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Two important dimensions of action are the movement and the body part with which the movement is effected. Experiment 1 tested whether automatic imitation is sensitive to the body part dimension of action. We found that hand and foot movements were selectively primed by observation of a corresponding, task-irrelevant effector in motion. Experiment 2 used this body part priming effect to investigate the role of sensorimotor learning in the development of imitation. The results showed that incompatible training, in which observation of hand movements was paired with execution of foot movements and vice versa, led to a greater reduction in body part priming than compatible training, in which subjects experienced typical contingencies between observation and execution of hand and foot movements. These findings are consistent with the assumption that overt behavioral imitation is mediated by the mirror neuron system, which is somatotopically organized. Our results also support the hypothesis that the development of imitation and the mirror neuron system are driven by correlated sensorimotor learning.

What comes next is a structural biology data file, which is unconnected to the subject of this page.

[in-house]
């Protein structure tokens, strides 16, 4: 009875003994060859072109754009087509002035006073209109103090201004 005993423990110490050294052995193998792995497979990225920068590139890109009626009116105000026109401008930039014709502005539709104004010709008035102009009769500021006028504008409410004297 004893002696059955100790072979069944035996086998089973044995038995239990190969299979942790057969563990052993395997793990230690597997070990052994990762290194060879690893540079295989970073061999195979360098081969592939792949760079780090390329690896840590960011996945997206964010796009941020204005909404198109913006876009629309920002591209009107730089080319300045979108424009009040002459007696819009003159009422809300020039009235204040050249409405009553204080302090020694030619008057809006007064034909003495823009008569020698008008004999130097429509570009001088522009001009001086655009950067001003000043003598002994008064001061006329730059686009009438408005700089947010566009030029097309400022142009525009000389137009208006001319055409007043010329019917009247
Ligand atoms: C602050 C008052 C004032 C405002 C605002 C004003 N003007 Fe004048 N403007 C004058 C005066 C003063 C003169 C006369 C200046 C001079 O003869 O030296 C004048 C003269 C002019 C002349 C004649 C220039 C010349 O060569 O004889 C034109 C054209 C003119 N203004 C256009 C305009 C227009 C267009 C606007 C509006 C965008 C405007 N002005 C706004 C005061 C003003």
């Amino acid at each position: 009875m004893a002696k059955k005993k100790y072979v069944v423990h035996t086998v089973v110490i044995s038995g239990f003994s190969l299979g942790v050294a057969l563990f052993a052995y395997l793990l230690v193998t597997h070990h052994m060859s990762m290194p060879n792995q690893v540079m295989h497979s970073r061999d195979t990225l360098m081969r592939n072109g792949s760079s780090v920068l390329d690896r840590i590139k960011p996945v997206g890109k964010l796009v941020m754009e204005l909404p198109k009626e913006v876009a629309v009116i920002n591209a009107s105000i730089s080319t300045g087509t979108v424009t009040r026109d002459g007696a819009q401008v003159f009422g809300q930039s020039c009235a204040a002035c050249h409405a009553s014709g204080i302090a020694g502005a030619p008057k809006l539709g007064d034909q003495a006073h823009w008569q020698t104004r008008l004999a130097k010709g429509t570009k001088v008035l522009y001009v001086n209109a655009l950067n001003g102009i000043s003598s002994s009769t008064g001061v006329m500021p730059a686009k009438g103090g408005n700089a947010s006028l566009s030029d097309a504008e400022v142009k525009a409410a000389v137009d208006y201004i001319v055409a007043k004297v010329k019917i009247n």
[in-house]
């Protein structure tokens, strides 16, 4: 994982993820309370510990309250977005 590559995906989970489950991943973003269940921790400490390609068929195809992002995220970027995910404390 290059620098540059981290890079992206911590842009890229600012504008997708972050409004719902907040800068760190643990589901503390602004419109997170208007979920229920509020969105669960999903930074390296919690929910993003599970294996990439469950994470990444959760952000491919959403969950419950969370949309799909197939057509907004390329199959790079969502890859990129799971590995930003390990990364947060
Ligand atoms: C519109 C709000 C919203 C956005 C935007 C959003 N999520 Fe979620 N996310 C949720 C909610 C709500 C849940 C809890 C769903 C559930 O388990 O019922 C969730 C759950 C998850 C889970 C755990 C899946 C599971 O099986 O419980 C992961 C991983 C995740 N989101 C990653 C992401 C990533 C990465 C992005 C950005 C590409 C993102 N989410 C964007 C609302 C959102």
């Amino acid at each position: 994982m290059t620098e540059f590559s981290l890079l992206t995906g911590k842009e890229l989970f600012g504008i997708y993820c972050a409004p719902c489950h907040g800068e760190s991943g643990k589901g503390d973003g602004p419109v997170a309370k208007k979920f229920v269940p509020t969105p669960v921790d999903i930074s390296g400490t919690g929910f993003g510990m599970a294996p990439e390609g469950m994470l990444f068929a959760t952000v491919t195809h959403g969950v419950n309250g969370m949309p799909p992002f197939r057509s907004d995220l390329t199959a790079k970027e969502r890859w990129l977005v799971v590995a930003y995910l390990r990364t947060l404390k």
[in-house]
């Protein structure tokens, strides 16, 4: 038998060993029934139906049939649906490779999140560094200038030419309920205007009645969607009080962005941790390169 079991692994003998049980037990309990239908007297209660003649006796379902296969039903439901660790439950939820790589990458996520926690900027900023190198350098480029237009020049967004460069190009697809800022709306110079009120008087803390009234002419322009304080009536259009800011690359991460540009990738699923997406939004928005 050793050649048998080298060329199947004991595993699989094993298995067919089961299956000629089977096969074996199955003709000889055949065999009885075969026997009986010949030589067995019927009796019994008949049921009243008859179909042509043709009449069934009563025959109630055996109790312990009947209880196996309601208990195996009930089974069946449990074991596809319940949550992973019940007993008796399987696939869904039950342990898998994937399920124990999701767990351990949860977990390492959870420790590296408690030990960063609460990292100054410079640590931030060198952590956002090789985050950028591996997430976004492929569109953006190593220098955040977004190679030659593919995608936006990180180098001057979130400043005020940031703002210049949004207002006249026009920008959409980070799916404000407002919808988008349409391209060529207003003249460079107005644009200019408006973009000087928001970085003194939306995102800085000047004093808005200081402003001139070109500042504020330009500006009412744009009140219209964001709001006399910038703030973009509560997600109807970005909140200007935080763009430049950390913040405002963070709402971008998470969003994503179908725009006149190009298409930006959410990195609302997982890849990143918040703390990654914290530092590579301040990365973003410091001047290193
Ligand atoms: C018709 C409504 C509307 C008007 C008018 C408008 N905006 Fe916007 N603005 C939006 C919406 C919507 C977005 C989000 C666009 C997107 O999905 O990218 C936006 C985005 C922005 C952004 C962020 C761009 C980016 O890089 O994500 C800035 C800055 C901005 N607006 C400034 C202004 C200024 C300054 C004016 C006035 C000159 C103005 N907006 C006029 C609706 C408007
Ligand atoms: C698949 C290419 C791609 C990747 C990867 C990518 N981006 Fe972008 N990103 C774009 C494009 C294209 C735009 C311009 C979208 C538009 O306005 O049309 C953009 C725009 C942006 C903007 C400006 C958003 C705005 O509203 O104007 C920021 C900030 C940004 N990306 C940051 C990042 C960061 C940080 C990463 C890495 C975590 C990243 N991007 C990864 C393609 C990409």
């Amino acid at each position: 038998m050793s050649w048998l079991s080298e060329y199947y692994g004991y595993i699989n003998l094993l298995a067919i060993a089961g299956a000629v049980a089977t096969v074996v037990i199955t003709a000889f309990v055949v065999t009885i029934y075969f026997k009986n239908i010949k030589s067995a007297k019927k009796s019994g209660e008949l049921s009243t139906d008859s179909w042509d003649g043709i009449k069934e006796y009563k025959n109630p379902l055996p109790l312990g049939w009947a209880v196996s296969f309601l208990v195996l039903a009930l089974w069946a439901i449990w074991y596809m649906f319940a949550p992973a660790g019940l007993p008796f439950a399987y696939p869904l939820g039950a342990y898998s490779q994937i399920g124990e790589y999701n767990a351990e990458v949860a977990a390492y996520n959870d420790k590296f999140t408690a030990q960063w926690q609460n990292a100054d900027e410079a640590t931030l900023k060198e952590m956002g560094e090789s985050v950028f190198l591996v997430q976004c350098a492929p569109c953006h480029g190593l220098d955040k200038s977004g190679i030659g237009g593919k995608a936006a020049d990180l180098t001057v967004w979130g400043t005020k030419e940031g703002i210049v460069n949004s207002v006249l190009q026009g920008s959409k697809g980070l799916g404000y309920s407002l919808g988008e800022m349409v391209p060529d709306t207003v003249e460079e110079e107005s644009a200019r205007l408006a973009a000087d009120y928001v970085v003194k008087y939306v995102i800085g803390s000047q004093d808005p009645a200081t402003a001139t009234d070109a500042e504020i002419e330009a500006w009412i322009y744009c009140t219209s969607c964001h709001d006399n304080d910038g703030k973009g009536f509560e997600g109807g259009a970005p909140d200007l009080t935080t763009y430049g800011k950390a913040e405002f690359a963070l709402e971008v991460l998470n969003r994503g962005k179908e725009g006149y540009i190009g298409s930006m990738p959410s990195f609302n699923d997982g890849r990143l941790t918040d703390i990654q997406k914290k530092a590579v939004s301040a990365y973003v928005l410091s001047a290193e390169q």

Original publication




Journal article


Brain Res

Publication Date





157 - 170


Adult, Female, Foot, Hand, Humans, Imitative Behavior, Learning, Male, Observation, Psychomotor Performance, Reaction Time